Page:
Last reviewed by Faculty of Harvard Medical School on January 24, 2013
By Harvey B. Simon, M.D.
Harvard Medical School
Global warming is on everyone's mind, as it should be. But even before climate changes kicked in, summers were hot. And whatever the future holds for our environment, summer's heat is as predictable as winter's chill.
Summer's heat can be a killer. In an average year, 208 Americans die from heat-related illnesses. During extreme summer temperatures, the toll can double. Many more people suffer less severe heat-related illnesses.
Heat may be inevitable, but heat-related illness is not. A few simple precautions can protect you from becoming a seasonal statistic.
Back to top
How the Body Stays Cool
Even on a crisp November day, your body has to work at staying cool. That's because it generates heat as a byproduct of all its metabolic processes. If you retained that heat, your temperature would climb nearly two degrees each hour.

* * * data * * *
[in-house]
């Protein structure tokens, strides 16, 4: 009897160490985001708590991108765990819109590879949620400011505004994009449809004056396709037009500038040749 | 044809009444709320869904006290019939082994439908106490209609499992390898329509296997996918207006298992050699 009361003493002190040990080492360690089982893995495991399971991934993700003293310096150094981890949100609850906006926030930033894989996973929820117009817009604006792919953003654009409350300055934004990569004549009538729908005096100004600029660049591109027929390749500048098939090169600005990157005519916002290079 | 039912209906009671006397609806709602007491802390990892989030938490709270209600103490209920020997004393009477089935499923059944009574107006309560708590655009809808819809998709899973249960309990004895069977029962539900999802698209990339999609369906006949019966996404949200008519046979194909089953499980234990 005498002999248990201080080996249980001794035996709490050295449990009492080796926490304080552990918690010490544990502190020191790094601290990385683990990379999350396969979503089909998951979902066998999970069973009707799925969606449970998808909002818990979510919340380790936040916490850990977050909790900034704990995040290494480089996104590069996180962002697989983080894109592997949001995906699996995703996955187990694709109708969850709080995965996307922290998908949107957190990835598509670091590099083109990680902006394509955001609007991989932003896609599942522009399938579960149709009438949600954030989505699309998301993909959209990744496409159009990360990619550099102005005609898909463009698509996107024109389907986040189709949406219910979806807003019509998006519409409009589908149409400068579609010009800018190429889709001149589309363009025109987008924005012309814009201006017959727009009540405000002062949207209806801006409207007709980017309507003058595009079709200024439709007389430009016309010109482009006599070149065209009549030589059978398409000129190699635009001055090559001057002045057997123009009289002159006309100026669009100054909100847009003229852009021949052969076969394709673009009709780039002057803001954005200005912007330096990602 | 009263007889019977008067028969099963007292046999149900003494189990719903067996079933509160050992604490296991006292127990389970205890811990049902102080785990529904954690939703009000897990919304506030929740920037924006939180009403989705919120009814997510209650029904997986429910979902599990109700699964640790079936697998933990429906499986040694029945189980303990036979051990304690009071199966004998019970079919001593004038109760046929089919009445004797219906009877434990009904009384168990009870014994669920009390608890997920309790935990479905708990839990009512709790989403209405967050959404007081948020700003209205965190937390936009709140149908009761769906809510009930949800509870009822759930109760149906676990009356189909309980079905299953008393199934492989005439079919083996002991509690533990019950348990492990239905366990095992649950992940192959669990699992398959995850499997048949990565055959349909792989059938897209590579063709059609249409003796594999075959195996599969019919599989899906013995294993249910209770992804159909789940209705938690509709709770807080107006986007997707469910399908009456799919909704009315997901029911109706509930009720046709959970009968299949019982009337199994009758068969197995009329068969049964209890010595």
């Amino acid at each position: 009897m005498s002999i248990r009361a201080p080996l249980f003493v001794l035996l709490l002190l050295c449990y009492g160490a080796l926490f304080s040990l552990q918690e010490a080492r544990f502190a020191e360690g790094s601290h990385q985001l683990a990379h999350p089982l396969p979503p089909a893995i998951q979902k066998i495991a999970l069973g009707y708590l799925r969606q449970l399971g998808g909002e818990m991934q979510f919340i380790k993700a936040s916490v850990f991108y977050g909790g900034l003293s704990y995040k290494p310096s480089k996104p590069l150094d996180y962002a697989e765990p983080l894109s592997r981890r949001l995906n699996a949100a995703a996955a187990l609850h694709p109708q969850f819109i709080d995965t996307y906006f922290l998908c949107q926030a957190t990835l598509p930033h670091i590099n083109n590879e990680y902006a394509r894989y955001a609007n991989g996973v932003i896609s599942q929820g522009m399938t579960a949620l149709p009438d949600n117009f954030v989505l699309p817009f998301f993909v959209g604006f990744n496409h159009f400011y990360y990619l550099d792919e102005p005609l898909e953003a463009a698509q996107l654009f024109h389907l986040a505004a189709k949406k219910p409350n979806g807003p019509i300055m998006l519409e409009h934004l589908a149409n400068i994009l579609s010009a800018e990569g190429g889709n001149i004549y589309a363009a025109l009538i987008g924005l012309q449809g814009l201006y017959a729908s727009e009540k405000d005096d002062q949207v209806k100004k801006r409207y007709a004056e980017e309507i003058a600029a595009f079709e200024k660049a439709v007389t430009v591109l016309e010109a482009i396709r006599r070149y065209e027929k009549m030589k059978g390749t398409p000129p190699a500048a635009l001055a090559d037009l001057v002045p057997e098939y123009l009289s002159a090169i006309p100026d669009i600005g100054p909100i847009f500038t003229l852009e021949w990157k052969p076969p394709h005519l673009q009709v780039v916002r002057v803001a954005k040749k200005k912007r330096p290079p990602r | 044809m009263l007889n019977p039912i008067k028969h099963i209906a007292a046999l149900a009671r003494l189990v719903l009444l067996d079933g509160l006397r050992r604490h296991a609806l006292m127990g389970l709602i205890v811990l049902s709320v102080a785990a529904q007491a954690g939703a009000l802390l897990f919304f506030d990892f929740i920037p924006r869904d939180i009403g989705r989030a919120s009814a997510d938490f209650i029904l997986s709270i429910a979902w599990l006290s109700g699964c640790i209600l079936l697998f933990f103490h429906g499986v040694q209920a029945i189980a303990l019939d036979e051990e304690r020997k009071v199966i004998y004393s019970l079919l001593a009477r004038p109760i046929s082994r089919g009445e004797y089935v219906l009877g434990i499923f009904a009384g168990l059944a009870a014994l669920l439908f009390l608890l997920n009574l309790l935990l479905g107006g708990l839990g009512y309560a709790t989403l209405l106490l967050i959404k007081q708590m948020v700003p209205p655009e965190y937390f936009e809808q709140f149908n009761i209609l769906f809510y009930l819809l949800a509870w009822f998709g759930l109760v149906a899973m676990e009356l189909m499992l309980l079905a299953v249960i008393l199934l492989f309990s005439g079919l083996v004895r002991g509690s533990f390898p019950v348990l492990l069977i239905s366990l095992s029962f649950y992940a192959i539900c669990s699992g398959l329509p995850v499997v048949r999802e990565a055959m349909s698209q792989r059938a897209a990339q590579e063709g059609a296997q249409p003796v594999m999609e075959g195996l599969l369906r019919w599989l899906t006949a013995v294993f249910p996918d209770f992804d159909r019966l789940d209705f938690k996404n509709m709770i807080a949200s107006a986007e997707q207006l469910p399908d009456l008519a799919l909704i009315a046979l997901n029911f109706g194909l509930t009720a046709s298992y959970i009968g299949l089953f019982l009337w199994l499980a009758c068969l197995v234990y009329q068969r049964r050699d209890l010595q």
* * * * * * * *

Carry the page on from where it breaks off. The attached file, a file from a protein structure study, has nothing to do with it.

To prevent over-heating, your body is constantly getting rid of excess heat, mostly through your skin. But to do that effectively two things must happen.
First your circulation must be able to pump plenty of blood to your skin. This raises your skin temperature and brings the heat to the surface. Second, the air must be cooler than your blood, so the heat transfers from your body into the cooler surrounding air. (This process is called conduction.) Add a cooling breeze and the movement of the air also helps to release body heat. (This process is called convection.)
Under normal circumstances, conduction is an efficient way to lose heat. That's why you take off your shirt in summer and put on a sweater in winter. But when the air temperature approaches your body temperature, or when exercise sends your body's heat soaring, conduction won't do the trick. Now evaporation kicks in. You'll sweat profusely, and as it evaporates, sweat will carry away your excess body heat. But as humidity climbs, evaporation slows, then stops.
Back to top
Types of Heat-related Illnesses